1 TABLE ACCESS FULL SCOTT.TC1$A            13495 (90% operation, 90% query) rows rejected by filter predic                                      1
                                                                               ate after a full table scan

Since we are throwing away 90% of the rows that we accessed, the operation is 90% inefficient, and 90% of the 15015 gets is avoidable (hence potential savings = 13495). If we partitioned the table in such a way that we could read all rows we need (and none rows we don’t need) in a single partition access, then we’d save exactly that many gets. Of course in practice, inefficient full table scans cannot always be addressed by [re]partitioning the table, and using index access instead is preferable. Exact savings when switching from a full table access to an index scan vary a lot depending on the number and length of columns in the table and in the index, whether a table access is required at all or the query can be answered without it, and other factors, so it cannot be calculated exactly. But the order of magnitude in most cases will be similar to the value calculated by the script.

Case 2. Scanning a local index without partition pruning.

create table tc3$a(id number, x number, padding varchar2(200))
partition by range(id)
interval (1000)
(
  partition p1 values less than (1000)
)
pctfree 90;

insert into tc3$a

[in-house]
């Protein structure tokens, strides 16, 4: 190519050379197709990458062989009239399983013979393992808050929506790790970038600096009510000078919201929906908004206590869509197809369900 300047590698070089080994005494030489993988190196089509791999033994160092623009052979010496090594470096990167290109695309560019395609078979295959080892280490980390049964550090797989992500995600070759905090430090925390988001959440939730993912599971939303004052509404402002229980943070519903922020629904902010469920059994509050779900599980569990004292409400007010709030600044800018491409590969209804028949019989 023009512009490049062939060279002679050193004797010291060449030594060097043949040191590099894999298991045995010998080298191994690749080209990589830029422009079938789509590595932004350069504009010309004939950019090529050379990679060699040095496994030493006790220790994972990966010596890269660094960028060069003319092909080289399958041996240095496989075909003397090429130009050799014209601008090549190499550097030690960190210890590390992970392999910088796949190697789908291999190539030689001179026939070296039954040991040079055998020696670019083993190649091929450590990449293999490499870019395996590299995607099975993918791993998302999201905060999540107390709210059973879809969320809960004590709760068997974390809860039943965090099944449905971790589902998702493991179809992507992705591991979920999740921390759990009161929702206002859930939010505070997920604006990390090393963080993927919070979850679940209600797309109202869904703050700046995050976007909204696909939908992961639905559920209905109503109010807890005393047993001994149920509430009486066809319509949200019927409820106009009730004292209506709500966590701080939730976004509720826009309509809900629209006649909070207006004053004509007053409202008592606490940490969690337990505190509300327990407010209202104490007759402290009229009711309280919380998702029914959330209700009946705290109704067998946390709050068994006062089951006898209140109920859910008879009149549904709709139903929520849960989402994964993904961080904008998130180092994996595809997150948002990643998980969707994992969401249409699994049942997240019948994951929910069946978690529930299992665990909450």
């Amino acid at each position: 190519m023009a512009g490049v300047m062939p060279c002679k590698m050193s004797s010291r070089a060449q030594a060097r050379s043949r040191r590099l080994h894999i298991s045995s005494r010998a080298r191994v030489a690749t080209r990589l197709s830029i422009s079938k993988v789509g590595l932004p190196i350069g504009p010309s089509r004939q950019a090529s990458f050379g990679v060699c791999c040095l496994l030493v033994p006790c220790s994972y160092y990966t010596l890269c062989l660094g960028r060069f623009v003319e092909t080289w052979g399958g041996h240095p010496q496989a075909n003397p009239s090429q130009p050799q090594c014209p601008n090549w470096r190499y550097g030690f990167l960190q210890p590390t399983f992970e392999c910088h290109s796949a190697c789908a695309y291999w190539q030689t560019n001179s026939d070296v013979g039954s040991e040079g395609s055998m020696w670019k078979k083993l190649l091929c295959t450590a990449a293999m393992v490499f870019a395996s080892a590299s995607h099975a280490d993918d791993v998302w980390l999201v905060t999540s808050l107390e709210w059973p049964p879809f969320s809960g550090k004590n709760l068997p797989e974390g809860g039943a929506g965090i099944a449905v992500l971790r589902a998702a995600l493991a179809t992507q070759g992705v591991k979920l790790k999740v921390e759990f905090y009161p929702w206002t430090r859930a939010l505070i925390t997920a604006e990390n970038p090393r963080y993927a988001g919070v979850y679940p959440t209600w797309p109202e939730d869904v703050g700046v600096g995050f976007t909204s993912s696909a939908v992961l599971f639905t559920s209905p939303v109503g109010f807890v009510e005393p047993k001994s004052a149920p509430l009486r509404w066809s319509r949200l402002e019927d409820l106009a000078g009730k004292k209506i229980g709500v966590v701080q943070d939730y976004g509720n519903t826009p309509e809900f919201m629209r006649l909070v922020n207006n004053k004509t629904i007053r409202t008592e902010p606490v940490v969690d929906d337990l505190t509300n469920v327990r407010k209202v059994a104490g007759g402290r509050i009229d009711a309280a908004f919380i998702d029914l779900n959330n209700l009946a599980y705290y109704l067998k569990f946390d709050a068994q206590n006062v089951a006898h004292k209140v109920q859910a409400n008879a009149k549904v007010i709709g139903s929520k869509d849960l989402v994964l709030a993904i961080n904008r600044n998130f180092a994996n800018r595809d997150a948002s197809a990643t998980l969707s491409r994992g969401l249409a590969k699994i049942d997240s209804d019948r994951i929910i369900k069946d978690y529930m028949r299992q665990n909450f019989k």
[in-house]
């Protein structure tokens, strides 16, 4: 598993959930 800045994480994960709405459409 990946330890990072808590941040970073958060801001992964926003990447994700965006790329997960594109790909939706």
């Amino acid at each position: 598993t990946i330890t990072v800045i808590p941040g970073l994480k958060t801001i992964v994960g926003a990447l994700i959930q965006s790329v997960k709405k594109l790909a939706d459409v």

with gen as (select level id from dual connect by level<=1e3)
select rownum, round(10000*dbms_random.value), rpad(0, 100, 0)
from gen g1,
        gen g2
where rownum <= 1e6;

commit;

create index i$tc3$a on tc3$a(id) local;

create index i$tc3$x on tc3$a(x) local;

exec dbms_stats.gather_table_stats(user, 'tc3$a');

exec dbms_stats.gather_index_stats(user, 'i$tc3$x');

SQL_ID  8bf0y7vyuk0p1, child number 0
-------------------------------------
select * from tc3$a a where a.x <= 2

Plan hash value: 3126104984

-----------------------------------------------------------------------------------------------------------------
| Id  | Operation                          | Name    | Starts | E-Rows | A-Rows |   A-Time   | Buffers | Reads  |
-----------------------------------------------------------------------------------------------------------------
|   0 | SELECT STATEMENT                   |         |      1 |        |    249 |00:00:00.05 |     123 |     43 |
|   1 |  PARTITION RANGE ALL               |         |      1 |    300 |    249 |00:00:00.05 |     123 |     43 |